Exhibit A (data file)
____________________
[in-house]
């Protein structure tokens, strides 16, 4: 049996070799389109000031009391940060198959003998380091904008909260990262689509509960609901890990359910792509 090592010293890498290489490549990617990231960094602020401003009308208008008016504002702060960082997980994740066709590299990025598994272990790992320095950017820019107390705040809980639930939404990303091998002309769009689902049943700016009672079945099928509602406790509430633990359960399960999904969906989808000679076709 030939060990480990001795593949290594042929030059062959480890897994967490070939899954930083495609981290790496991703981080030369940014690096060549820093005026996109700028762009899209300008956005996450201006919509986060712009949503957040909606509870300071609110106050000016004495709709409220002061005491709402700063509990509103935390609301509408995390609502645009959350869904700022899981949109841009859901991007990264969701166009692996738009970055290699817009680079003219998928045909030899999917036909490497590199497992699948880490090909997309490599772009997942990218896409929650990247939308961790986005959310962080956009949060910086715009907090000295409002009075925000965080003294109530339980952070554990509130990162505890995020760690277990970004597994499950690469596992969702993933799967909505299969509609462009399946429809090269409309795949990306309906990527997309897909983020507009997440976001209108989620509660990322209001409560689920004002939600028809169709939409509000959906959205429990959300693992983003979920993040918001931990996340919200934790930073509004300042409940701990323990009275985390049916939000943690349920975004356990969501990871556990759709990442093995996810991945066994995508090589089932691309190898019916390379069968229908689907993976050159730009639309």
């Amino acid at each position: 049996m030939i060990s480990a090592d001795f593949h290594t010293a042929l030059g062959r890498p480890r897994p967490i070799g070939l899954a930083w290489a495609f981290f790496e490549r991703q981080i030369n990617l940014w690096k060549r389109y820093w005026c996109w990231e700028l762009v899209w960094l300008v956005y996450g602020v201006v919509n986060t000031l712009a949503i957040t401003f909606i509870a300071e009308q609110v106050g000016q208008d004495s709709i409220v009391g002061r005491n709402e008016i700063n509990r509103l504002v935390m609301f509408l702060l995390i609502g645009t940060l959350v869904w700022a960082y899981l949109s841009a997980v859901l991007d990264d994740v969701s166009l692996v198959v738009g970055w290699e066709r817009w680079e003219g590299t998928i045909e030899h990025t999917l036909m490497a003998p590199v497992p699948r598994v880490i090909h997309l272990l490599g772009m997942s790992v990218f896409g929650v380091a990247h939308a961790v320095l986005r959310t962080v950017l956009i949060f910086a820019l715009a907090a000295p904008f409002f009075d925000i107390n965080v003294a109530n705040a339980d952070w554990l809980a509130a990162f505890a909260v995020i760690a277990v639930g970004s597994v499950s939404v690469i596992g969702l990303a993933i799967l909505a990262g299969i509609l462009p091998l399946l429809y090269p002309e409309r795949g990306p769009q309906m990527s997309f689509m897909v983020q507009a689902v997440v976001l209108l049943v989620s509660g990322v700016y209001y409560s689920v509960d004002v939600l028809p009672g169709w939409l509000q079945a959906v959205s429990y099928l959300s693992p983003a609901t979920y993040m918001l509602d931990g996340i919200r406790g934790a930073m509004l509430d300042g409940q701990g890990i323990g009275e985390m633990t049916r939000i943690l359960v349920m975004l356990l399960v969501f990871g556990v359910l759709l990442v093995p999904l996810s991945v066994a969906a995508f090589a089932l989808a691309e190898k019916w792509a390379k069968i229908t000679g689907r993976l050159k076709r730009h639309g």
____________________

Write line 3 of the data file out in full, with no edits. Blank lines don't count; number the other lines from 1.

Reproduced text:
């Amino acid at each position: 049996m030939i060990s480990a090592d001795f593949h290594t010293a042929l030059g062959r890498p480890r897994p967490i070799g070939l899954a930083w290489a495609f981290f790496e490549r991703q981080i030369n990617l940014w690096k060549r389109y820093w005026c996109w990231e700028l762009v899209w960094l300008v956005y996450g602020v201006v919509n986060t000031l712009a949503i957040t401003f909606i509870a300071e009308q609110v106050g000016q208008d004495s709709i409220v009391g002061r005491n709402e008016i700063n509990r509103l504002v935390m609301f509408l702060l995390i609502g645009t940060l959350v869904w700022a960082y899981l949109s841009a997980v859901l991007d990264d994740v969701s166009l692996v198959v738009g970055w290699e066709r817009w680079e003219g590299t998928i045909e030899h990025t999917l036909m490497a003998p590199v497992p699948r598994v880490i090909h997309l272990l490599g772009m997942s790992v990218f896409g929650v380091a990247h939308a961790v320095l986005r959310t962080v950017l956009i949060f910086a820019l715009a907090a000295p904008f409002f009075d925000i107390n965080v003294a109530n705040a339980d952070w554990l809980a509130a990162f505890a909260v995020i760690a277990v639930g970004s597994v499950s939404v690469i596992g969702l990303a993933i799967l909505a990262g299969i509609l462009p091998l399946l429809y090269p002309e409309r795949g990306p769009q309906m990527s997309f689509m897909v983020q507009a689902v997440v976001l209108l049943v989620s509660g990322v700016y209001y409560s689920v509960d004002v939600l028809p009672g169709w939409l509000q079945a959906v959205s429990y099928l959300s693992p983003a609901t979920y993040m918001l509602d931990g996340i919200r406790g934790a930073m509004l509430d300042g409940q701990g890990i323990g009275e985390m633990t049916r939000i943690l359960v349920m975004l356990l399960v969501f990871g556990v359910l759709l990442v093995p999904l996810s991945v066994a969906a995508f090589a089932l989808a691309e190898k019916w792509a390379k069968i229908t000679g689907r993976l050159k076709r730009h639309g």